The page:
Today, on the day of the commemoration of the holy hierarch, we read a small passage from the fifth chapter of the Gospel according to St. Matthew, where we find amazing words: Ye are the light of the world. A city that is set on an hill cannot be hid (Mt. 5:14). And a little earlier in this Gospel, the Lord says to those listening to Him: Ye are the salt of the earth (Mt. 5:13). The salt of the earth, the light of the world… Not to the world, but of the world; that is, you are the best thing in the world. Who does the Lord address these words to? To the simple residents of Galilee who had gathered to hear the Savior on a hill on the coast of the Sea of Galilee, near the city of Capernaum, where the Lord lived during His stay in Galilee. Why did the Lord address these simple people, calling them the salt of the earth and the light of the world? Because He had just addressed them with other words. He addressed His Beatitudes to them—the very commandments in which are formulated the greatest moral laws of human existence.
These nine Christian commandments are not in any way opposed to the Ten Commandments of Moses. But as it says in the Gospel that we heard today, the Lord says about Himself that He came not to destroy the law—that is, the law of Moses—but to fulfill it. And he fulfills and completes the laws of Moses by these nine wonderful commandments: blessed are the poor in spirit, blessed are those who mourn, blessed are the meek, blessed are those who hunger and thirst after righteousness, blessed are the merciful, blessed are the pure in heart, blessed are the peacemakers, blessed are those who are persecuted for righteousness’ sake, blessed are those who are reviled and persecuted for Christ’s sake (cf. Mt. 5:3-11). And because the people of Galilee heard these words, and, of course, received them with their hearts, the Lord says: “Ye are the light of this world, because if you fulfil these commandments, you will be the light, you will be the power, you will be the beauty of this world.”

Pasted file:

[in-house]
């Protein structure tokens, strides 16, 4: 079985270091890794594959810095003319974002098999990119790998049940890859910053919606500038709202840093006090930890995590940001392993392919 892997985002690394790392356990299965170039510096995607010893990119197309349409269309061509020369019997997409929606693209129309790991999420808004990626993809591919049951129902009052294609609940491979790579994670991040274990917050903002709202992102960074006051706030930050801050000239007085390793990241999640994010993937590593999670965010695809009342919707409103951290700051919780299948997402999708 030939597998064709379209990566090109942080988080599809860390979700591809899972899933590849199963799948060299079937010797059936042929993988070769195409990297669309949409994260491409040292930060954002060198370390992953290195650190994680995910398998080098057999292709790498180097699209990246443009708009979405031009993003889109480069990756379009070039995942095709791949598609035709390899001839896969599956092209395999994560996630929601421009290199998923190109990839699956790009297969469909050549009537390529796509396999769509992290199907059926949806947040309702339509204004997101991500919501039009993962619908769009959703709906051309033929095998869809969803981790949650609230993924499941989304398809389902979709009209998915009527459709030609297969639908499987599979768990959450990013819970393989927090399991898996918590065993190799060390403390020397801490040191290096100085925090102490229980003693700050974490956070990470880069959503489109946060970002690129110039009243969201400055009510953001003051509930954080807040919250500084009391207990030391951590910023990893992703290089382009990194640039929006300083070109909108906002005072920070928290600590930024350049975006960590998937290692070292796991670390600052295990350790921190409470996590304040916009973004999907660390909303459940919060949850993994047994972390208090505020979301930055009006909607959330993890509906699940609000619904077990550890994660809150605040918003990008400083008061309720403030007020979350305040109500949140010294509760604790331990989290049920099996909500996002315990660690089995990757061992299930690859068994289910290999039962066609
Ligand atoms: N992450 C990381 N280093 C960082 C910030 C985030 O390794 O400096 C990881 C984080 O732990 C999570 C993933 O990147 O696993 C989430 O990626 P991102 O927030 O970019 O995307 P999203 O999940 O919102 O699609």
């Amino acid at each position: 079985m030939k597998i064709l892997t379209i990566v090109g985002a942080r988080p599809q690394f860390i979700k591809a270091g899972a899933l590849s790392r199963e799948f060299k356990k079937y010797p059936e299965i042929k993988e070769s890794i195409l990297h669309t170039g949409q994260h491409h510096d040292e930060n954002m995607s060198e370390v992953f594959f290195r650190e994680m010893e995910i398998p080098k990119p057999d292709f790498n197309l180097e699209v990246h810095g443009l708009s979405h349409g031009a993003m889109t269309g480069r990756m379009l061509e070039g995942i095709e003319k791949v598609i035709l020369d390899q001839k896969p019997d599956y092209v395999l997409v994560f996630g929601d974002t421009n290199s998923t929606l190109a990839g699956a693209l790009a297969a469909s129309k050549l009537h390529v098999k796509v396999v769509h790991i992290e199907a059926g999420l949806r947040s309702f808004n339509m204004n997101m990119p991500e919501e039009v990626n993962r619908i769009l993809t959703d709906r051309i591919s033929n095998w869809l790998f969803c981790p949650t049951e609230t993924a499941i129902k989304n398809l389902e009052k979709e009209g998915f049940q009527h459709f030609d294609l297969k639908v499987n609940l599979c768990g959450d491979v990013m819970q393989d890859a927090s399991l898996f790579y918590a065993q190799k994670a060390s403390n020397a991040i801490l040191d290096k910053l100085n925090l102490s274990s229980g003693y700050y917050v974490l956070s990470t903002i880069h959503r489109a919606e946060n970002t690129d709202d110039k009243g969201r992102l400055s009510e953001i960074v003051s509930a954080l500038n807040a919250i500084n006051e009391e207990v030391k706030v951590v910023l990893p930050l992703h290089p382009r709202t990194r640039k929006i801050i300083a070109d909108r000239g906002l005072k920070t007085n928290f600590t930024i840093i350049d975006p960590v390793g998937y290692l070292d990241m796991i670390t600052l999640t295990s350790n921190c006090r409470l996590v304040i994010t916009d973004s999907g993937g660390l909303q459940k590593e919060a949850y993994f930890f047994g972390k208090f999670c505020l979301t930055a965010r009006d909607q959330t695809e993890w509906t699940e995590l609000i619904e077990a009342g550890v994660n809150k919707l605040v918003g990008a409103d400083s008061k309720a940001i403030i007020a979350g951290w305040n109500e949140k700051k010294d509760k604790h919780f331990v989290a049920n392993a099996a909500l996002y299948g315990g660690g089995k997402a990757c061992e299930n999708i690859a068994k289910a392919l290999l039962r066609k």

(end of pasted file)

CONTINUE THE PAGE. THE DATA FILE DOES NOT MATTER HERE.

St. Tikhon of Zadonsk realized these commandments. From his inner experience he both preached and wrote his books, which still amaze readers with their deepest spirituality, their power, and their appeal. It’s not for nothing that these commandments are called the Beatitudes—commandments of human happiness—because by the will of God, man is built so that he can be happy only by living according to these commandments—not according to the elements of this world, not according to the tumult of human nature, not according to the instigation of false teachers, but according to these peaceful Divine commandments. Whoever fulfills them creates his inner spiritual world—a special world full of beauty, harmony, joy, peace, and happiness. This is the goal of human life, because no matter how we try to set other goals for ourselves, they are all transient and insignificant in comparison with this Divine purpose that is set before every man—to acquire beatitude, for which even the end of earthly life is not a limit, but which goes into eternity and blossoms there in that day without night of the Divine Kingdom.
We attentively hear and listen to the words of St. Tikhon, because he acquired this beatitude within himself, this joy, this happiness, this fullness of life; and whatever was before this inner beauty—transient human misery or pain, or offenses—is nothing, because a man’s inner beatitude gives him great power at the same time. We learn all of this from the word of God; we learn this from the experience of the lives of the saints, and all of this helps to better comprehend the finals words of today’s Gospel reading: Let your light so shine before men, that they may see your good works, and glorify your Father Which is in Heaven (Mt. 5:16). Amen.